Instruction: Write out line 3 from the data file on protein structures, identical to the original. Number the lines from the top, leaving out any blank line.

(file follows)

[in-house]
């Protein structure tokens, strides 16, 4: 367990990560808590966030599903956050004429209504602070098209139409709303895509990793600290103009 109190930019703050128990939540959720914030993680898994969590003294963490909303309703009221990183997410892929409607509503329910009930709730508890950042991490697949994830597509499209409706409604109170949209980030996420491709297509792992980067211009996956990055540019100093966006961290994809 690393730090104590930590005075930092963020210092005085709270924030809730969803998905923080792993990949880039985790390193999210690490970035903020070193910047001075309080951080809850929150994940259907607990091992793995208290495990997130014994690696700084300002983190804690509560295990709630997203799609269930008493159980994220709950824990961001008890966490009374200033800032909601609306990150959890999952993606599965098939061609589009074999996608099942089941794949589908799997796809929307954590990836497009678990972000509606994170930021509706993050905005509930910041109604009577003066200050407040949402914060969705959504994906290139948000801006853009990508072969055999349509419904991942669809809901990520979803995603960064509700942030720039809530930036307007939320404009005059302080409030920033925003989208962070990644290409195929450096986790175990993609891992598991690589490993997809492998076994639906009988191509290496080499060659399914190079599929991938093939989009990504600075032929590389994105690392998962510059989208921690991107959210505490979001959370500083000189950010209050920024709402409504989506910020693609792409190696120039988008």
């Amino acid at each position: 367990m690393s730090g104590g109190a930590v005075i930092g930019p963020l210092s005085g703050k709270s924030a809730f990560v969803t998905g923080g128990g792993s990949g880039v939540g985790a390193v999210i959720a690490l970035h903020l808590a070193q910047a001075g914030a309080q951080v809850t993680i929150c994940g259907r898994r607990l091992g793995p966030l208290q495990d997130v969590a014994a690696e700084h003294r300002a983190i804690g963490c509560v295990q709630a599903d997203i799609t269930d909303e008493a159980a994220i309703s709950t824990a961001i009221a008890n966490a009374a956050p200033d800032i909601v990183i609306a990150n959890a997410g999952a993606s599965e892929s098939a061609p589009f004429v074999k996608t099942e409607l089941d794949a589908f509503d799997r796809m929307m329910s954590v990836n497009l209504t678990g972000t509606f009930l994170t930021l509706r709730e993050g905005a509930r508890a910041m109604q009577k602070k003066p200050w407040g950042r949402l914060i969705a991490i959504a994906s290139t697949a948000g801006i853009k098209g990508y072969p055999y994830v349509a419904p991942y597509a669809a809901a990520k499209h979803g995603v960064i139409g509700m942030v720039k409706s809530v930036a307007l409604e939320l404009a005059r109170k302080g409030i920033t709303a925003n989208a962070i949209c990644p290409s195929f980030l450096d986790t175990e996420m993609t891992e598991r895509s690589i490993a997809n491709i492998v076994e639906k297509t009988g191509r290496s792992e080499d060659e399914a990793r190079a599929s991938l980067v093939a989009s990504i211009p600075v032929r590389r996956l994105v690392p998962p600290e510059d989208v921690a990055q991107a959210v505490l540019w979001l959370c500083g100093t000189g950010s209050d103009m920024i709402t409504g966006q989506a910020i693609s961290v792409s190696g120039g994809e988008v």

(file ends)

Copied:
């Amino acid at each position: 367990m690393s730090g104590g109190a930590v005075i930092g930019p963020l210092s005085g703050k709270s924030a809730f990560v969803t998905g923080g128990g792993s990949g880039v939540g985790a390193v999210i959720a690490l970035h903020l808590a070193q910047a001075g914030a309080q951080v809850t993680i929150c994940g259907r898994r607990l091992g793995p966030l208290q495990d997130v969590a014994a690696e700084h003294r300002a983190i804690g963490c509560v295990q709630a599903d997203i799609t269930d909303e008493a159980a994220i309703s709950t824990a961001i009221a008890n966490a009374a956050p200033d800032i909601v990183i609306a990150n959890a997410g999952a993606s599965e892929s098939a061609p589009f004429v074999k996608t099942e409607l089941d794949a589908f509503d799997r796809m929307m329910s954590v990836n497009l209504t678990g972000t509606f009930l994170t930021l509706r709730e993050g905005a509930r508890a910041m109604q009577k602070k003066p200050w407040g950042r949402l914060i969705a991490i959504a994906s290139t697949a948000g801006i853009k098209g990508y072969p055999y994830v349509a419904p991942y597509a669809a809901a990520k499209h979803g995603v960064i139409g509700m942030v720039k409706s809530v930036a307007l409604e939320l404009a005059r109170k302080g409030i920033t709303a925003n989208a962070i949209c990644p290409s195929f980030l450096d986790t175990e996420m993609t891992e598991r895509s690589i490993a997809n491709i492998v076994e639906k297509t009988g191509r290496s792992e080499d060659e399914a990793r190079a599929s991938l980067v093939a989009s990504i211009p600075v032929r590389r996956l994105v690392p998962p600290e510059d989208v921690a990055q991107a959210v505490l540019w979001l959370c500083g100093t000189g950010s209050d103009m920024i709402t409504g966006q989506a910020i693609s961290v792409s190696g120039g994809e988008v």